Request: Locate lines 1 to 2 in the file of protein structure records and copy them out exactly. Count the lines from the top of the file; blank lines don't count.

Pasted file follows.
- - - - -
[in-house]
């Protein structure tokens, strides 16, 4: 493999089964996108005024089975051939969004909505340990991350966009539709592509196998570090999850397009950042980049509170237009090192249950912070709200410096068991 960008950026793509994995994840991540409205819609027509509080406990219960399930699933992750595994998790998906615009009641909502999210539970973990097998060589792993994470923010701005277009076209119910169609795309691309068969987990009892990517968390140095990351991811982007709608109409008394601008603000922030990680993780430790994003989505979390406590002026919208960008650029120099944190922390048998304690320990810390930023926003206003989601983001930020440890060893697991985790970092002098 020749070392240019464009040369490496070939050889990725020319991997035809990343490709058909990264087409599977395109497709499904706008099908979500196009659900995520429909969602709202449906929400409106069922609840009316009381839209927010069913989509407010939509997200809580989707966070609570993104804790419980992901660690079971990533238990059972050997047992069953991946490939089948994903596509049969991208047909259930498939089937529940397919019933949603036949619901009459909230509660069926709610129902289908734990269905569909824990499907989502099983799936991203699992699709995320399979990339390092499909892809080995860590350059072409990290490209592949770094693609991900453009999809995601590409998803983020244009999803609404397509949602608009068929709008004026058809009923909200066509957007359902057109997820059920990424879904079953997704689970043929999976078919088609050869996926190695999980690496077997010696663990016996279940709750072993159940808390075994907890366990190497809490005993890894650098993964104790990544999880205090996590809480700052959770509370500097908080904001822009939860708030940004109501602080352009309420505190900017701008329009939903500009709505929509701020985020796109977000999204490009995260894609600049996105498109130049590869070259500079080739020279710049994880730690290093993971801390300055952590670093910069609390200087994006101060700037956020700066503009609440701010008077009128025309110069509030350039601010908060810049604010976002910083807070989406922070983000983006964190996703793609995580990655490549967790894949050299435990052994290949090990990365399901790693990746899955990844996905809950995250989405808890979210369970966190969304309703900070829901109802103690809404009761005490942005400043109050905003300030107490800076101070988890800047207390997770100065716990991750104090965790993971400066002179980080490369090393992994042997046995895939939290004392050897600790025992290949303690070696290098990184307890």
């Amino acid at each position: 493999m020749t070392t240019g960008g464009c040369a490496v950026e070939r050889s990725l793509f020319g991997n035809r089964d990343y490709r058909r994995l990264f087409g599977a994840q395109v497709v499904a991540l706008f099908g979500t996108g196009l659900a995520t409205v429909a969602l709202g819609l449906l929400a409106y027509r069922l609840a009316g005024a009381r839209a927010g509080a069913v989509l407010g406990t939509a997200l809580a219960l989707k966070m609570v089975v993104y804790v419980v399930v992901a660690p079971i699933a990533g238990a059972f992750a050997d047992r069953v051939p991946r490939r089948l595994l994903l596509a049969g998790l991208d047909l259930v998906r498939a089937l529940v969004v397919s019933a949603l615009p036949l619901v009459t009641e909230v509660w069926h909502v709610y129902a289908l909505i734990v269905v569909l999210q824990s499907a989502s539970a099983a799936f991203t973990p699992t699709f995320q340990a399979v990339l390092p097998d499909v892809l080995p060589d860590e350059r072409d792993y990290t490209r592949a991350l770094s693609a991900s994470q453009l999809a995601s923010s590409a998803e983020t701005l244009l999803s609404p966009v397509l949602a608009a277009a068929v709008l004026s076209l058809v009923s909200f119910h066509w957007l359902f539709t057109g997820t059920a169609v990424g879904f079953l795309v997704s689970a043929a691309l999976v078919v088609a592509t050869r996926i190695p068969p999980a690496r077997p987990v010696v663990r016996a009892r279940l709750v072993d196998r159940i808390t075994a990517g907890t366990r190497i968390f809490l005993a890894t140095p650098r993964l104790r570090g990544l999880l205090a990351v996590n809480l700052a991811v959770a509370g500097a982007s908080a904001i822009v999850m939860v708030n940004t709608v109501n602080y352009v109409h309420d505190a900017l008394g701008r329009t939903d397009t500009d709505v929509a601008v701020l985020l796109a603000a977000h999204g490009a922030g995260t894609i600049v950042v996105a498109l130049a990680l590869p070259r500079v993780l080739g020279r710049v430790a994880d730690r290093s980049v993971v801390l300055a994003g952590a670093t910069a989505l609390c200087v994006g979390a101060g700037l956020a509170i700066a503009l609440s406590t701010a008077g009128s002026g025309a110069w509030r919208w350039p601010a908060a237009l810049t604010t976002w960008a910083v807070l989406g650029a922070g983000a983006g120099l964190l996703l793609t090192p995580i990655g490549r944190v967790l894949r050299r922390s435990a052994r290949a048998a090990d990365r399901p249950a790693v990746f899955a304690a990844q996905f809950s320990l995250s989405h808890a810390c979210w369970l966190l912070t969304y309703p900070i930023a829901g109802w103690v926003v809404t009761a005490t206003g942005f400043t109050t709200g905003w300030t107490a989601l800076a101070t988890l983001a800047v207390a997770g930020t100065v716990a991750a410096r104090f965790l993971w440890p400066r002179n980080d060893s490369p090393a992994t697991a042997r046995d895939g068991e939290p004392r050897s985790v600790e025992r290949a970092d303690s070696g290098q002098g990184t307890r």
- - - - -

[in-house]
């Protein structure tokens, strides 16, 4: 493999089964996108005024089975051939969004909505340990991350966009539709592509196998570090999850397009950042980049509170237009090192249950912070709200410096068991 960008950026793509994995994840991540409205819609027509509080406990219960399930699933992750595994998790998906615009009641909502999210539970973990097998060589792993994470923010701005277009076209119910169609795309691309068969987990009892990517968390140095990351991811982007709608109409008394601008603000922030990680993780430790994003989505979390406590002026919208960008650029120099944190922390048998304690320990810390930023926003206003989601983001930020440890060893697991985790970092002098 020749070392240019464009040369490496070939050889990725020319991997035809990343490709058909990264087409599977395109497709499904706008099908979500196009659900995520429909969602709202449906929400409106069922609840009316009381839209927010069913989509407010939509997200809580989707966070609570993104804790419980992901660690079971990533238990059972050997047992069953991946490939089948994903596509049969991208047909259930498939089937529940397919019933949603036949619901009459909230509660069926709610129902289908734990269905569909824990499907989502099983799936991203699992699709995320399979990339390092499909892809080995860590350059072409990290490209592949770094693609991900453009999809995601590409998803983020244009999803609404397509949602608009068929709008004026058809009923909200066509957007359902057109997820059920990424879904079953997704689970043929999976078919088609050869996926190695999980690496077997010696663990016996279940709750072993159940808390075994907890366990190497809490005993890894650098993964104790990544999880205090996590809480700052959770509370500097908080904001822009939860708030940004109501602080352009309420505190900017701008329009939903500009709505929509701020985020796109977000999204490009995260894609600049996105498109130049590869070259500079080739020279710049994880730690290093993971801390300055952590670093910069609390200087994006101060700037956020700066503009609440701010008077009128025309110069509030350039601010908060810049604010976002910083807070989406922070983000983006964190996703793609995580990655490549967790894949050299435990052994290949090990990365399901790693990746899955990844996905809950995250989405808890979210369970966190969304309703900070829901109802103690809404009761005490942005400043109050905003300030107490800076101070988890800047207390997770100065716990991750104090965790993971400066002179980080490369090393992994042997046995895939939290004392050897600790025992290949303690070696290098990184307890």